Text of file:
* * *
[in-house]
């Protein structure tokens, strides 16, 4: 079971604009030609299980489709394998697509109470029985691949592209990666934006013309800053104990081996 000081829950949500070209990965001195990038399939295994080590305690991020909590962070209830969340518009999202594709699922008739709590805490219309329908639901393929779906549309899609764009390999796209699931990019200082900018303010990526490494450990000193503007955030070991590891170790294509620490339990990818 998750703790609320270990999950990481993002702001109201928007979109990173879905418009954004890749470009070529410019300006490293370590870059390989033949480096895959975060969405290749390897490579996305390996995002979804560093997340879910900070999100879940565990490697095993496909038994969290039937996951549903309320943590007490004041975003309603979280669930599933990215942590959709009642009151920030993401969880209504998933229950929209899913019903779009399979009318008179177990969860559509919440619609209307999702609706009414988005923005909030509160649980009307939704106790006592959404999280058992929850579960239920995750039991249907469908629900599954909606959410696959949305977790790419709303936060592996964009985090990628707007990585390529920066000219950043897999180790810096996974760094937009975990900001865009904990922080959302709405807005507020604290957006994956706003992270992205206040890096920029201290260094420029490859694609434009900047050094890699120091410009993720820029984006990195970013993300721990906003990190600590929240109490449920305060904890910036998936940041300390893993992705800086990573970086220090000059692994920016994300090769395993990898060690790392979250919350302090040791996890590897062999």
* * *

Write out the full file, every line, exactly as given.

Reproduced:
[in-house]
């Protein structure tokens, strides 16, 4: 079971604009030609299980489709394998697509109470029985691949592209990666934006013309800053104990081996 000081829950949500070209990965001195990038399939295994080590305690991020909590962070209830969340518009999202594709699922008739709590805490219309329908639901393929779906549309899609764009390999796209699931990019200082900018303010990526490494450990000193503007955030070991590891170790294509620490339990990818 998750703790609320270990999950990481993002702001109201928007979109990173879905418009954004890749470009070529410019300006490293370590870059390989033949480096895959975060969405290749390897490579996305390996995002979804560093997340879910900070999100879940565990490697095993496909038994969290039937996951549903309320943590007490004041975003309603979280669930599933990215942590959709009642009151920030993401969880209504998933229950929209899913019903779009399979009318008179177990969860559509919440619609209307999702609706009414988005923005909030509160649980009307939704106790006592959404999280058992929850579960239920995750039991249907469908629900599954909606959410696959949305977790790419709303936060592996964009985090990628707007990585390529920066000219950043897999180790810096996974760094937009975990900001865009904990922080959302709405807005507020604290957006994956706003992270992205206040890096920029201290260094420029490859694609434009900047050094890699120091410009993720820029984006990195970013993300721990906003990190600590929240109490449920305060904890910036998936940041300390893993992705800086990573970086220090000059692994920016994300090769395993990898060690790392979250919350302090040791996890590897062999």